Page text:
Correlation (continued) • Correlation coefficient • The measure of how closely returns on assets move together • The correlation coefficient ranges from:
Correlation (continued) • So how does this answer our question about why diversification can only reduce by so much the risks of owning stocks? • Although stocks are not perfectly correlated, • They are positively correlated enough so that stocks in general tend to move in the same direction • This is why we often refer to stock investments as a whole as the stock market • Even though at any given time, some companies are doing well, others are doing poorly, and many are simply chugging along as they always have done
Correlation (continued) • “Darned! That is still too much risk for me! Think I’se gonna’ stick to bonds…” • You are a very conservative, risk-averse investor & you don’t like the volatility of stocks • Therefore, you decide to place all your investments into bonds • You will accept the lower return from the bonds in exchange for the lower risk of the bonds • Oops! Bad idea! Why? Because, like stocks, • Bonds are positively correlated with themselves • They also will tend to do well & do poorly as a whole • And they are often negatively correlated with stocks! • Stocks & bonds often (but not always) move in opposite directions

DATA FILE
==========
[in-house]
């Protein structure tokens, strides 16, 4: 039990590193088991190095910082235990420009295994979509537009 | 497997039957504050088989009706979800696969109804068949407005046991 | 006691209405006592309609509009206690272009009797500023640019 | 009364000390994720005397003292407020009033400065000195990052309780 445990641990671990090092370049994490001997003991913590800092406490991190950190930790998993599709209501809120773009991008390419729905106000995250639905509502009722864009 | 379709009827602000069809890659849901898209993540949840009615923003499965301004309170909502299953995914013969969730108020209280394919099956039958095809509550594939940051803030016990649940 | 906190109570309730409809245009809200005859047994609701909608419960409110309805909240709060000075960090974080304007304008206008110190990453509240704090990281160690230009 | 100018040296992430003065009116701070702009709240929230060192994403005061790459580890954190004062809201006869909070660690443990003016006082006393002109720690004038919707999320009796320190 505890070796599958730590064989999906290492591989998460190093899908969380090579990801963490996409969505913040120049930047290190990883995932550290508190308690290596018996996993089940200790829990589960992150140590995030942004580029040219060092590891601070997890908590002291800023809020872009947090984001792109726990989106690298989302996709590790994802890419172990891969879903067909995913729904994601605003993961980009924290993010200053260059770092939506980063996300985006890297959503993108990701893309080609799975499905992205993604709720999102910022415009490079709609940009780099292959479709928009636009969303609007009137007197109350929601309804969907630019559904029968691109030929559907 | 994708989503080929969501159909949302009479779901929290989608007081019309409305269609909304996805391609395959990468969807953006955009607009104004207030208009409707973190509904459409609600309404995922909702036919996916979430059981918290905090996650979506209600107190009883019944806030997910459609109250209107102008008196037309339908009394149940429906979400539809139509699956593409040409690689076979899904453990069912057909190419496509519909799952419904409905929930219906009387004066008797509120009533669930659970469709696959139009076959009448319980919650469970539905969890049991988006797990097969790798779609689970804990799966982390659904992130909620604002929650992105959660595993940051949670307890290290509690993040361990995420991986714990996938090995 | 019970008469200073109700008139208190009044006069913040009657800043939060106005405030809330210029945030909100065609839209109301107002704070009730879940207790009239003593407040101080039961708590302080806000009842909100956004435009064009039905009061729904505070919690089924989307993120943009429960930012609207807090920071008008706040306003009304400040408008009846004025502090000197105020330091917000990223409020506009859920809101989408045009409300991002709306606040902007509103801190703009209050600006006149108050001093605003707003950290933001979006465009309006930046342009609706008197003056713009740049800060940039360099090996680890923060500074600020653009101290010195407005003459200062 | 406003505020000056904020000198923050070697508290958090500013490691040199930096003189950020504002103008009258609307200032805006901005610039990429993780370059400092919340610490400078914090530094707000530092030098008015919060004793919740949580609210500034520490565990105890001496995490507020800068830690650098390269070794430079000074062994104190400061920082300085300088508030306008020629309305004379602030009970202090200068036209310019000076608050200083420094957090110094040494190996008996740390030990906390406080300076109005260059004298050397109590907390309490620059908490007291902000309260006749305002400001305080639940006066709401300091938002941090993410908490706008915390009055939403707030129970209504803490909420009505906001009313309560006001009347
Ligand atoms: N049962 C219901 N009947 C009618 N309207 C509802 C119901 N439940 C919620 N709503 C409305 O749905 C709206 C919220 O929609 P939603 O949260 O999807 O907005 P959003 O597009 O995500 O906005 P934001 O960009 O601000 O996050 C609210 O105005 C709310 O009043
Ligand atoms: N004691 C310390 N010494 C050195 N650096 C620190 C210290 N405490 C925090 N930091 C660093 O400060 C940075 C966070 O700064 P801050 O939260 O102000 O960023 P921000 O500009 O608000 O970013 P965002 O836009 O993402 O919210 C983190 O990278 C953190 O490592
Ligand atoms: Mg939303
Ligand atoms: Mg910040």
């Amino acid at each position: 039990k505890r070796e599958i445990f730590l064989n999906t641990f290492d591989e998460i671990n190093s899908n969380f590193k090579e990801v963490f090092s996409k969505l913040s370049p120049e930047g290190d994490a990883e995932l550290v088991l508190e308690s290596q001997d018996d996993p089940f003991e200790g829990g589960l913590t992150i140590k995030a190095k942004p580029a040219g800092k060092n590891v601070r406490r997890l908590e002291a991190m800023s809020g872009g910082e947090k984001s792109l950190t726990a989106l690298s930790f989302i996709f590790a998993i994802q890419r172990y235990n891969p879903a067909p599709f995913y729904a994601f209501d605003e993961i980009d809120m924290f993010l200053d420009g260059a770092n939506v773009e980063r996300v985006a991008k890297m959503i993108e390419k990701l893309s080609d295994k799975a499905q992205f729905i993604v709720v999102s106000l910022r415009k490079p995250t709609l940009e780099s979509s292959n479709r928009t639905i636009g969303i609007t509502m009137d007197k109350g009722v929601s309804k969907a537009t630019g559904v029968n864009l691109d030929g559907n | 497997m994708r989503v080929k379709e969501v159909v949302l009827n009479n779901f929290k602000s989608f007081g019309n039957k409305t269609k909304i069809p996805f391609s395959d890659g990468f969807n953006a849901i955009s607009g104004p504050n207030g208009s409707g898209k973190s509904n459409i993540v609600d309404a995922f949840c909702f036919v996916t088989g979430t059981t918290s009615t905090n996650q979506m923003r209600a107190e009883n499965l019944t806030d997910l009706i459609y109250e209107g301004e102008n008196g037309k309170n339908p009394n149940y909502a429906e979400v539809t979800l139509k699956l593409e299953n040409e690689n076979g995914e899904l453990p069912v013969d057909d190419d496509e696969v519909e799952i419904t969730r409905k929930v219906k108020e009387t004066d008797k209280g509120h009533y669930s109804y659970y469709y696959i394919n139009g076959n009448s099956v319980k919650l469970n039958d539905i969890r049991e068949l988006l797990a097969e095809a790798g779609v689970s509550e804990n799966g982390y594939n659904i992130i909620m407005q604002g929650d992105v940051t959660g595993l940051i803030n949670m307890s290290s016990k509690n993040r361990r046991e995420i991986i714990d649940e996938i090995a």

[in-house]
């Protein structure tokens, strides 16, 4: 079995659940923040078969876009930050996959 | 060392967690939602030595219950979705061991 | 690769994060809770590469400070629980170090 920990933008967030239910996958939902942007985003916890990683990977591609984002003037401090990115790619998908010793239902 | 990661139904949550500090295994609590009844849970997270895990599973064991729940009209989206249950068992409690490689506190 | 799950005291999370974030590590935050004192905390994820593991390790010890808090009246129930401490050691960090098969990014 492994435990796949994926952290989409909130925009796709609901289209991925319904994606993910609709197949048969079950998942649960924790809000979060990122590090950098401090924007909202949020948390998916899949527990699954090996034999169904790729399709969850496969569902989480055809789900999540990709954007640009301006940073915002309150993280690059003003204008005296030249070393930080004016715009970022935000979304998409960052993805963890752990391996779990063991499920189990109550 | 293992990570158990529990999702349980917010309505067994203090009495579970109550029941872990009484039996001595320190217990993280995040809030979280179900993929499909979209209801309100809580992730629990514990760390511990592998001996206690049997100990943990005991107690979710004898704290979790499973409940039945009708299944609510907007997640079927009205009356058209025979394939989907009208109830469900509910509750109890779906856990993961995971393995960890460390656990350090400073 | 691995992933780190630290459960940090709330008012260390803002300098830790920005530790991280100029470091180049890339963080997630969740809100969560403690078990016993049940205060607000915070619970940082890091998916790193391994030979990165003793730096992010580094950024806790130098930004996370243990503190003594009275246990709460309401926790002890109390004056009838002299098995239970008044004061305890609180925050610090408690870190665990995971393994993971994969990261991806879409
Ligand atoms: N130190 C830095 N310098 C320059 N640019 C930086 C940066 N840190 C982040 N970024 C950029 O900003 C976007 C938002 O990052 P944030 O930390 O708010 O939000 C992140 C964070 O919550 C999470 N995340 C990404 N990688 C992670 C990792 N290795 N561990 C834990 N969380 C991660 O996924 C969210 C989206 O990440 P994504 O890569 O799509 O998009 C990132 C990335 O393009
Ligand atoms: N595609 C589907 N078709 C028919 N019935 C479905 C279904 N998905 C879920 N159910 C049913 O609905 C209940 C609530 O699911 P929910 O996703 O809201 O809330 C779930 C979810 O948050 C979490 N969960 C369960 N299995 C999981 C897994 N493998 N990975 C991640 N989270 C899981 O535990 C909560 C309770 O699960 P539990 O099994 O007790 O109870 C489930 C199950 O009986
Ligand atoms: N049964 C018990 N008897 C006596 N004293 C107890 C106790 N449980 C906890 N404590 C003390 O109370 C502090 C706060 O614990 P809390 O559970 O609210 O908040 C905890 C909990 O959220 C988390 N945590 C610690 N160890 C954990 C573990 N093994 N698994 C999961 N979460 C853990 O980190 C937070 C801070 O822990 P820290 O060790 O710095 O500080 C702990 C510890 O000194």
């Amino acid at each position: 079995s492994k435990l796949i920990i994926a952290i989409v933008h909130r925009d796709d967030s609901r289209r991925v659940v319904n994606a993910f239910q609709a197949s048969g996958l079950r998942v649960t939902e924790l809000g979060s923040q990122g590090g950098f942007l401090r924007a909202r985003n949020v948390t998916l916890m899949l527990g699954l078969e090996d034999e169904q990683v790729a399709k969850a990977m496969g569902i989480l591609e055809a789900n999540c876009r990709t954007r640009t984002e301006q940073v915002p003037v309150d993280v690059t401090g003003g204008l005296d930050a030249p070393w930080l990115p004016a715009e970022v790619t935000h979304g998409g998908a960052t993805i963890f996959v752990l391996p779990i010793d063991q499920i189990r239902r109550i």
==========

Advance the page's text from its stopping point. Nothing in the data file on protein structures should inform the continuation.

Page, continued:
Correlation and Diversification (continued) • A combination of stocks and bonds actually created a portfolio with less risk • While earning you more return than just bonds • If you are seeking less risk, it not only pays to diversify within an asset class, • It pays to diversify among asset classes • The same kind of relationship occurs with domestic and foreign stocks and bonds (although less now than in the past) • Although diversification is still not a guarantee of positive results • No diversification scheme worked well in 2008! • We have a name for choosing the appropriate mix for an investor • It is called …
Asset Allocation • Fancy term for… • “How much should I have in stocks? How much in bonds? How much of each stock & bond type?” • Many advisors suggest a formula such as… • Subtract your age from 100 (or 110 or 120) • That is the percentage of stocks you should own • The rest should be in bonds • Example: A 40-year-old would have 100-40 or 60% invested in stocks and 40% in bonds • “Poppy-cock!” say others (myself included) • Buy high-quality stocks and put up with the risk • Once you near retirement, start buying bonds
Asset Allocation (continued) • Example: $100,000 –How do I divvy it up? • $25,000 Bonds • $15,000 High grade corporate & government • $5,000 High yield (a.k.a. junk) bonds • $5,000 Global bonds • $75,000 Stocks • $25,000 Domestic growth and income • $25,000 Global growth and income • $10,000 Aggressive growth • $10,000 International • $5,000 Small company stocks